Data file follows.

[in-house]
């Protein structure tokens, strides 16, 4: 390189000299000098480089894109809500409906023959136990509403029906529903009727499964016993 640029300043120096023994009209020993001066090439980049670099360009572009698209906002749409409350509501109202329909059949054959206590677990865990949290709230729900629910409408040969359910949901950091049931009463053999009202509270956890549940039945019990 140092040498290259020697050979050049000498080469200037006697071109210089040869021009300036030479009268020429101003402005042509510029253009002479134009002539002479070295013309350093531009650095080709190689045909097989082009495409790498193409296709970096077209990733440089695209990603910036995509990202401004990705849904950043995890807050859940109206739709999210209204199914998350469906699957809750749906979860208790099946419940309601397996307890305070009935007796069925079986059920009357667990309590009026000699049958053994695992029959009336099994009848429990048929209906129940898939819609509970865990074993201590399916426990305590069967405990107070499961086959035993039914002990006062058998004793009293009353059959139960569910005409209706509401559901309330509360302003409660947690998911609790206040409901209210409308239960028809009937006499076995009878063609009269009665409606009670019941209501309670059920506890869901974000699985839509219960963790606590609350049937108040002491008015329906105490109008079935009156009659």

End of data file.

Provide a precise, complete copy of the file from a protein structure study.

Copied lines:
[in-house]
């Protein structure tokens, strides 16, 4: 390189000299000098480089894109809500409906023959136990509403029906529903009727499964016993 640029300043120096023994009209020993001066090439980049670099360009572009698209906002749409409350509501109202329909059949054959206590677990865990949290709230729900629910409408040969359910949901950091049931009463053999009202509270956890549940039945019990 140092040498290259020697050979050049000498080469200037006697071109210089040869021009300036030479009268020429101003402005042509510029253009002479134009002539002479070295013309350093531009650095080709190689045909097989082009495409790498193409296709970096077209990733440089695209990603910036995509990202401004990705849904950043995890807050859940109206739709999210209204199914998350469906699957809750749906979860208790099946419940309601397996307890305070009935007796069925079986059920009357667990309590009026000699049958053994695992029959009336099994009848429990048929209906129940898939819609509970865990074993201590399916426990305590069967405990107070499961086959035993039914002990006062058998004793009293009353059959139960569910005409209706509401559901309330509360302003409660947690998911609790206040409901209210409308239960028809009937006499076995009878063609009269009665409606009670019941209501309670059920506890869901974000699985839509219960963790606590609350049937108040002491008015329906105490109008079935009156009659």